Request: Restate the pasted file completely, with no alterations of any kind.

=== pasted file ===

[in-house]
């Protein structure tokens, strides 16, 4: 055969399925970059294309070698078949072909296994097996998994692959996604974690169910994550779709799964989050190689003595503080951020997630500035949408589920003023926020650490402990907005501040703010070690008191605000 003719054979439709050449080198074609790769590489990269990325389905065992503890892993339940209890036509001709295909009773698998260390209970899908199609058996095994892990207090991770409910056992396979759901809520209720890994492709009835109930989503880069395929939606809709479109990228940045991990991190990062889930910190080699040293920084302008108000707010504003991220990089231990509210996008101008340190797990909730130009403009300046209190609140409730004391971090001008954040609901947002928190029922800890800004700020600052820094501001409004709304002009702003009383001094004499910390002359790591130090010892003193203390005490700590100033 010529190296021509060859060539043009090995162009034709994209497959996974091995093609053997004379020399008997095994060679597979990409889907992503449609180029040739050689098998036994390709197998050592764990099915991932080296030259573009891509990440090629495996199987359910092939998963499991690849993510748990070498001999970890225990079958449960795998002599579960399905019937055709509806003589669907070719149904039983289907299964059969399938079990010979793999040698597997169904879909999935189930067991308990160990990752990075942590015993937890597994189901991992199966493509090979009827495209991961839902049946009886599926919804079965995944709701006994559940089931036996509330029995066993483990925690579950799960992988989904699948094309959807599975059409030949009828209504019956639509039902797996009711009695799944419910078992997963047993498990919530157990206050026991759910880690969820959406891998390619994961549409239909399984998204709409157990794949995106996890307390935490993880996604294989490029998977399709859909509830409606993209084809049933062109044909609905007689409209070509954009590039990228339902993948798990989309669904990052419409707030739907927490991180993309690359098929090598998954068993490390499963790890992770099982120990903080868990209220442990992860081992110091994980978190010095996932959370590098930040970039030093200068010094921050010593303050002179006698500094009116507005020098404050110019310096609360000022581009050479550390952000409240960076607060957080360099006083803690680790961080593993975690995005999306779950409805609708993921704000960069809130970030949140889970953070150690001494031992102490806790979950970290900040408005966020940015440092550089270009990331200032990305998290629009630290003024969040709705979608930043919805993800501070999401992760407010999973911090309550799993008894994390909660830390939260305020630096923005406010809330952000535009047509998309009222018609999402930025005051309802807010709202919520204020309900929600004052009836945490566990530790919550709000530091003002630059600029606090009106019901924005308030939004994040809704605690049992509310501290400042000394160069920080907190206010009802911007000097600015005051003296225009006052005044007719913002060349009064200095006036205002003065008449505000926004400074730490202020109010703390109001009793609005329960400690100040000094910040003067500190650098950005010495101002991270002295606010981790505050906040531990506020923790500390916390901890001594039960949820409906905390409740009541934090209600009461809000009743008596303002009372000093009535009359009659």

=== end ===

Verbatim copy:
[in-house]
């Protein structure tokens, strides 16, 4: 055969399925970059294309070698078949072909296994097996998994692959996604974690169910994550779709799964989050190689003595503080951020997630500035949408589920003023926020650490402990907005501040703010070690008191605000 003719054979439709050449080198074609790769590489990269990325389905065992503890892993339940209890036509001709295909009773698998260390209970899908199609058996095994892990207090991770409910056992396979759901809520209720890994492709009835109930989503880069395929939606809709479109990228940045991990991190990062889930910190080699040293920084302008108000707010504003991220990089231990509210996008101008340190797990909730130009403009300046209190609140409730004391971090001008954040609901947002928190029922800890800004700020600052820094501001409004709304002009702003009383001094004499910390002359790591130090010892003193203390005490700590100033 010529190296021509060859060539043009090995162009034709994209497959996974091995093609053997004379020399008997095994060679597979990409889907992503449609180029040739050689098998036994390709197998050592764990099915991932080296030259573009891509990440090629495996199987359910092939998963499991690849993510748990070498001999970890225990079958449960795998002599579960399905019937055709509806003589669907070719149904039983289907299964059969399938079990010979793999040698597997169904879909999935189930067991308990160990990752990075942590015993937890597994189901991992199966493509090979009827495209991961839902049946009886599926919804079965995944709701006994559940089931036996509330029995066993483990925690579950799960992988989904699948094309959807599975059409030949009828209504019956639509039902797996009711009695799944419910078992997963047993498990919530157990206050026991759910880690969820959406891998390619994961549409239909399984998204709409157990794949995106996890307390935490993880996604294989490029998977399709859909509830409606993209084809049933062109044909609905007689409209070509954009590039990228339902993948798990989309669904990052419409707030739907927490991180993309690359098929090598998954068993490390499963790890992770099982120990903080868990209220442990992860081992110091994980978190010095996932959370590098930040970039030093200068010094921050010593303050002179006698500094009116507005020098404050110019310096609360000022581009050479550390952000409240960076607060957080360099006083803690680790961080593993975690995005999306779950409805609708993921704000960069809130970030949140889970953070150690001494031992102490806790979950970290900040408005966020940015440092550089270009990331200032990305998290629009630290003024969040709705979608930043919805993800501070999401992760407010999973911090309550799993008894994390909660830390939260305020630096923005406010809330952000535009047509998309009222018609999402930025005051309802807010709202919520204020309900929600004052009836945490566990530790919550709000530091003002630059600029606090009106019901924005308030939004994040809704605690049992509310501290400042000394160069920080907190206010009802911007000097600015005051003296225009006052005044007719913002060349009064200095006036205002003065008449505000926004400074730490202020109010703390109001009793609005329960400690100040000094910040003067500190650098950005010495101002991270002295606010981790505050906040531990506020923790500390916390901890001594039960949820409906905390409740009541934090209600009461809000009743008596303002009372000093009535009359009659």